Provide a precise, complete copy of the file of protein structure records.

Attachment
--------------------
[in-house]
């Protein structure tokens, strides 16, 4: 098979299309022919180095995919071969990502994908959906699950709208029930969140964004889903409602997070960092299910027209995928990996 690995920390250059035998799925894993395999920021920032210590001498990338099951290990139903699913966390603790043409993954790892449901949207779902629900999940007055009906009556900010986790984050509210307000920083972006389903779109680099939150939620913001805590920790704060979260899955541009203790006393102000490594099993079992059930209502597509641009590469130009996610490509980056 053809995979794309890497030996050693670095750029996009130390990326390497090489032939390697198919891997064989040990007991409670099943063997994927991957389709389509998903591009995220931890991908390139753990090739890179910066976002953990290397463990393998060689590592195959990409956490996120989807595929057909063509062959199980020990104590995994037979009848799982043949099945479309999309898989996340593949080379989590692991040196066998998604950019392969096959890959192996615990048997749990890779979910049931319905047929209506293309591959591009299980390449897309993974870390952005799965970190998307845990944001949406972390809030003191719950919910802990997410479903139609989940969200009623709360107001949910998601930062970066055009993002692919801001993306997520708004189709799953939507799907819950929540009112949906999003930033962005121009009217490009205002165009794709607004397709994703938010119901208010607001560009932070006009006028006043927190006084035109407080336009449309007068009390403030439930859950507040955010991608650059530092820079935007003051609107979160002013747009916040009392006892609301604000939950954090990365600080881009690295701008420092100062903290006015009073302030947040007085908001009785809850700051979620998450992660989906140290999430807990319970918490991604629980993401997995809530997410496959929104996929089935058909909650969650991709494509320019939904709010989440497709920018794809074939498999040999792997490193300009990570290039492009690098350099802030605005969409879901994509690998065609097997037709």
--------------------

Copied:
[in-house]
């Protein structure tokens, strides 16, 4: 098979299309022919180095995919071969990502994908959906699950709208029930969140964004889903409602997070960092299910027209995928990996 690995920390250059035998799925894993395999920021920032210590001498990338099951290990139903699913966390603790043409993954790892449901949207779902629900999940007055009906009556900010986790984050509210307000920083972006389903779109680099939150939620913001805590920790704060979260899955541009203790006393102000490594099993079992059930209502597509641009590469130009996610490509980056 053809995979794309890497030996050693670095750029996009130390990326390497090489032939390697198919891997064989040990007991409670099943063997994927991957389709389509998903591009995220931890991908390139753990090739890179910066976002953990290397463990393998060689590592195959990409956490996120989807595929057909063509062959199980020990104590995994037979009848799982043949099945479309999309898989996340593949080379989590692991040196066998998604950019392969096959890959192996615990048997749990890779979910049931319905047929209506293309591959591009299980390449897309993974870390952005799965970190998307845990944001949406972390809030003191719950919910802990997410479903139609989940969200009623709360107001949910998601930062970066055009993002692919801001993306997520708004189709799953939507799907819950929540009112949906999003930033962005121009009217490009205002165009794709607004397709994703938010119901208010607001560009932070006009006028006043927190006084035109407080336009449309007068009390403030439930859950507040955010991608650059530092820079935007003051609107979160002013747009916040009392006892609301604000939950954090990365600080881009690295701008420092100062903290006015009073302030947040007085908001009785809850700051979620998450992660989906140290999430807990319970918490991604629980993401997995809530997410496959929104996929089935058909909650969650991709494509320019939904709010989440497709920018794809074939498999040999792997490193300009990570290039492009690098350099802030605005969409879901994509690998065609097997037709």